# Dropout (Differentiable Programming)

## Table of Contents

## Introduction

This notebook walks you through an implementation of a regularization technique called dropout. The idea is that in each forward pass during training, we randomly select units to 'drop out' from the network, i.e. remove them from the network. This forces the surviving units to learn without depending too heavily on the cooperation of other units and produce better results individually.

## Requirements

### Knowledge

These are useful resources on the topic, though it's not required to read them entirely before tackling this notebook.

- The original Dropout paper by Srivastava et al.[SRI14]
- This blog post on dropout by Agustinus Kristiadi[KRI16]

### Python Modules

```
import numpy as np
from dp import NeuralNode,Node
from sklearn import datasets,preprocessing
from sklearn.model_selection import train_test_split
import matplotlib.pyplot as plt
```

### Data

This cell downloads the breast cancer dataset provided by sklearn.

```
x,y = datasets.load_breast_cancer(return_X_y=True)
x = preprocessing.scale(x)
x_train, x_test, y_train, y_test = train_test_split(x,y,test_size=0.2)
```

## Dropout

Figure 1 from 'Dropout: A Simple Way to Prevent Neural Networks from Overfitting' #SRI14

The authors of the Dropout paper propose that a good way to reduce overfitting is to average out the predictions of many separately trained networks - but this is too computationally expensive to do in practice.

Introduce dropout: On the left, you see a network with all its units and their connections. On the right, the crossed out units have been dropped from the network along with all their connections. So it creates a new, 'thinned' version of the neural net.

When we send train samples through the network in the forward pass, we randomly sample units to drop from the network. So for each sample we train a 'thinned' version of the net. This approximates training and averaging many different neural nets with shared parameters.

The paper presents the following motivation (#SRI14 p. 1932/p. 4 in the PDF)

"Similarly, each hidden unit in a neural network trained with dropout must learn to work with a randomly chosen sample of other units. This should make each hidden unit more robust and drive it towards creating useful features on its own without relying on other hidden units to correct its mistakes. "

The following exercises walk you through an implementation of a dropout layer for a neural net.

## Exercises

### Mask operator

**Task:**

Implement a `mask`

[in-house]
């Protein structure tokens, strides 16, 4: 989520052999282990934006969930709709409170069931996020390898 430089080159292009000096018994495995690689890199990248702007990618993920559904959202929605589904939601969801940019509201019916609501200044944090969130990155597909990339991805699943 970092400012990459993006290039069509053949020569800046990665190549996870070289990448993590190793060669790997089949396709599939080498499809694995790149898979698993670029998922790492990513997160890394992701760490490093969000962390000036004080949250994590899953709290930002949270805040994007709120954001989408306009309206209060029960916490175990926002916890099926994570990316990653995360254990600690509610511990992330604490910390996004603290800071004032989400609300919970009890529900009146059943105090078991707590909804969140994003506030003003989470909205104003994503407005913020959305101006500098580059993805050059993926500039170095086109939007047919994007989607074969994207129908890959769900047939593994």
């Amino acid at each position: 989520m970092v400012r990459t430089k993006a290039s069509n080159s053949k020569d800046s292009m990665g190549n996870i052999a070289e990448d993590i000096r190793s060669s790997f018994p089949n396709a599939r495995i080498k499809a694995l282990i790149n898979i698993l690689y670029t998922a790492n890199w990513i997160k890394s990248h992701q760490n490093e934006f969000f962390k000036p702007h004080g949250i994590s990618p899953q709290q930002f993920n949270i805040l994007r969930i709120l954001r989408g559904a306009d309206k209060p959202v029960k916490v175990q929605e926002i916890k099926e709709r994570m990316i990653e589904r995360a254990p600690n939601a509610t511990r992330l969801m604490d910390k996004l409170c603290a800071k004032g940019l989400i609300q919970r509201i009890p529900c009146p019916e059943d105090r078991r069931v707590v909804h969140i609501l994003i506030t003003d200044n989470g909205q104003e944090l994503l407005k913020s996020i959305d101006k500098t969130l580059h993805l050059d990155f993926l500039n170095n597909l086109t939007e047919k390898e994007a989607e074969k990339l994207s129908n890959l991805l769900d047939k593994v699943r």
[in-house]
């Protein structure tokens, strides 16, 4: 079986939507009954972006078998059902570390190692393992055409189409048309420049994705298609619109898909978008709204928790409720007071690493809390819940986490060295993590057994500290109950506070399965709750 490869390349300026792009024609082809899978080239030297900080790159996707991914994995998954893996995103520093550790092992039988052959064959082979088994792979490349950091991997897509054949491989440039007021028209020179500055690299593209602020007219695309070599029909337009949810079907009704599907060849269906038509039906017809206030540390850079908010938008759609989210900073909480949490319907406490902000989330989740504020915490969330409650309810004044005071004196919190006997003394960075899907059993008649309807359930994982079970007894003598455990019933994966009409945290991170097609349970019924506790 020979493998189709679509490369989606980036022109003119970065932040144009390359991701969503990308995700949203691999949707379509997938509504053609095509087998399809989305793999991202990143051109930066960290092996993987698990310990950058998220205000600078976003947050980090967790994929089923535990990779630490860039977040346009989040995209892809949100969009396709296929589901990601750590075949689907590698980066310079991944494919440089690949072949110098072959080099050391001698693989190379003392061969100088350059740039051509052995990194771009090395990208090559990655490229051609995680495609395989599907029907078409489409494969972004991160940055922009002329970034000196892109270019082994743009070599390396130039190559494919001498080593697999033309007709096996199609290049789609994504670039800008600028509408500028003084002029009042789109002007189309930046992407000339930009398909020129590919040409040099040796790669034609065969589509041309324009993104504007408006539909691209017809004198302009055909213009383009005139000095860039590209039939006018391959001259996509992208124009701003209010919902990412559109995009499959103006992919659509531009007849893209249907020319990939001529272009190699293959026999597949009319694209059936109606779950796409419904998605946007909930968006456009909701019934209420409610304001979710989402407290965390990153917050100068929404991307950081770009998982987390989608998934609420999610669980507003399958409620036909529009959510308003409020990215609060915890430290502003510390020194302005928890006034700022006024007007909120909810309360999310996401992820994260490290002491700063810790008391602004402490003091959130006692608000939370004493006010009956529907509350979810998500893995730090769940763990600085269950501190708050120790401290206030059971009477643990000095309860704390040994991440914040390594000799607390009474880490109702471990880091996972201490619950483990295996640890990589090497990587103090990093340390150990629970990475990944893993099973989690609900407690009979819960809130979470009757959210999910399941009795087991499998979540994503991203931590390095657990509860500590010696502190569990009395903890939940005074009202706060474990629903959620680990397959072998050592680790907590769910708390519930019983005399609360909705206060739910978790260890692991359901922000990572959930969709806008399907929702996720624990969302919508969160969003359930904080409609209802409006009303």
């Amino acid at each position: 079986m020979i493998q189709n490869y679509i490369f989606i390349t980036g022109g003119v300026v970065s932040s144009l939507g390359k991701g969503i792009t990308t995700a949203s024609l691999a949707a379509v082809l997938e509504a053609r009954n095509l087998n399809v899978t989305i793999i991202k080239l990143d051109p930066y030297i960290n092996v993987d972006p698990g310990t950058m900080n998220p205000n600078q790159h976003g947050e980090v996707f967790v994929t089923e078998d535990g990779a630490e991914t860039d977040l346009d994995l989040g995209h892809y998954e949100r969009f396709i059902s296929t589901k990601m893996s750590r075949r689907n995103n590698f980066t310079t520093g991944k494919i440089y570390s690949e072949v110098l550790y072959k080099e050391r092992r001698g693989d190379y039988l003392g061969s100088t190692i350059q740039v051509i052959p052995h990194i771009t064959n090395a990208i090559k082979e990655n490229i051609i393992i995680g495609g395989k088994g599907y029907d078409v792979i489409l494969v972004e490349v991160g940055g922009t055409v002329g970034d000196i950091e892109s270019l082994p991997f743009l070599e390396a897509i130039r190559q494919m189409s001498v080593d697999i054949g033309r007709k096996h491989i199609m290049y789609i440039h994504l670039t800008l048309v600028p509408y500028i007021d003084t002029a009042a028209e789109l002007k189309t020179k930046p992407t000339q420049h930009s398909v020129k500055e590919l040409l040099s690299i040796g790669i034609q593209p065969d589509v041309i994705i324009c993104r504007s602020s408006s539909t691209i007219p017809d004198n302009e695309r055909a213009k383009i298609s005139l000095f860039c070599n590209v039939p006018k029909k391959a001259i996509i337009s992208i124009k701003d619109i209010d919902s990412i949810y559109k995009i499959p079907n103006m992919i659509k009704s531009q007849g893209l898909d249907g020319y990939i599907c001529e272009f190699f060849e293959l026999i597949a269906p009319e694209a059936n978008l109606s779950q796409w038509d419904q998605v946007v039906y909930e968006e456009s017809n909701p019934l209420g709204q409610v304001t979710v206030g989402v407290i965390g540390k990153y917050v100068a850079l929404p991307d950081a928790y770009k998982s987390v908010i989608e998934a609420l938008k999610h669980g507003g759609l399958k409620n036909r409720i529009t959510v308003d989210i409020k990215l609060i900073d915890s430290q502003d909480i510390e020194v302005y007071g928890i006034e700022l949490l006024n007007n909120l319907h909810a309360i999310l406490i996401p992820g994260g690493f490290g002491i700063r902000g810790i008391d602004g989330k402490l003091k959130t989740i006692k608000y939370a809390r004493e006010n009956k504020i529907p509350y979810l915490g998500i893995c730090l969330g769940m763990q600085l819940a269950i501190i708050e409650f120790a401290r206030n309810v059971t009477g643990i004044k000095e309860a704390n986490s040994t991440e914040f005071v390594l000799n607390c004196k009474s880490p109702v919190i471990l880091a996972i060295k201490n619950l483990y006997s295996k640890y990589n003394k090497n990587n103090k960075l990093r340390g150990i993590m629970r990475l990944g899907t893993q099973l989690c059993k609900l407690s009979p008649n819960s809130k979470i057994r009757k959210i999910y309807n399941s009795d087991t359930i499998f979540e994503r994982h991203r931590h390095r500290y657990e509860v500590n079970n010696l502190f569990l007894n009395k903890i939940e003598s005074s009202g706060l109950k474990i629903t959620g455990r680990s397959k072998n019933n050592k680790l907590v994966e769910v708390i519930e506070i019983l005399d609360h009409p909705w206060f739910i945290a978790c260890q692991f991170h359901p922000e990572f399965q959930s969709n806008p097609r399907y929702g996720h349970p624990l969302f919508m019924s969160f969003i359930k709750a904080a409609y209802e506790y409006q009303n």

operator for the Node autodiff class.

**Note:** Remember to implement the partial derivative of the mask operator since it's crucial for backprop. If a unit is killed through dropout, it doesn't contribute anything to the network. So the gradient that flows back into it should be 0.

```
def mask(self, mask : np.ndarray):
raise NotImplementedError()
return
Node.mask = mask
```

Verify your solution.

```
# mask numbers 1..10 and square
a = Node(np.arange(1,11)[None,:], 'A')
mask = np.array([0, 1] * 5)
b = a.mask(mask).square()
# check gradients
grads = b.grad(np.ones(b.shape))['A']
assert grads[0,2] == 0
assert grads[0,3] == 8
assert grads[0,4] == 0
```

We'll again use the autodiff class to create a model for the breast cancer dataset. The method `linear_layer`

adds a linear layer to the network, your task will be to implement a `dropout`

layer.

```
class Model():
# define layers of the model
def __init__(self):
self.params = dict()
self.fc1 = self.linear(30,20,'fc1')
self.do1 = self.dropout(keep_prob=0.5)
self.fc2 = self.linear(20,10,'fc2')
self.do2 = self.dropout(keep_prob=0.5)
self.fc3 = self.linear(10,1,'fc3')
# define forward pass
def forward(self,x,train=True):
if not type(x) == Node:
x = Node(x)
# TODO: implement forward pass
raise NotImplementedError()
return out
# define loss function
def loss(self,x,y,train=True):
out = self.forward(x,train)
if not type(y) == Node:
y = Node(y)
loss = -1 * (y * out.log() + (1 - y) * (1 - out).log())
return loss.sum()
# add a linear layer to the model
def linear(self, fan_in,fan_out,name):
W_name, W_value = f'weight_{name}', np.random.randn(fan_in,fan_out)
b_name, b_value = f'bias_{name}', np.random.randn(1,fan_out)
self.params[W_name] = W_value
self.params[b_name] = b_value
def forward(x):
return x.dot(Node(self.params[W_name], W_name)) + Node(self.params[b_name], b_name)
return forward
# TODO: add dropout method
```

### Forward pass

**Task:**

Implement the forward pass, e.g.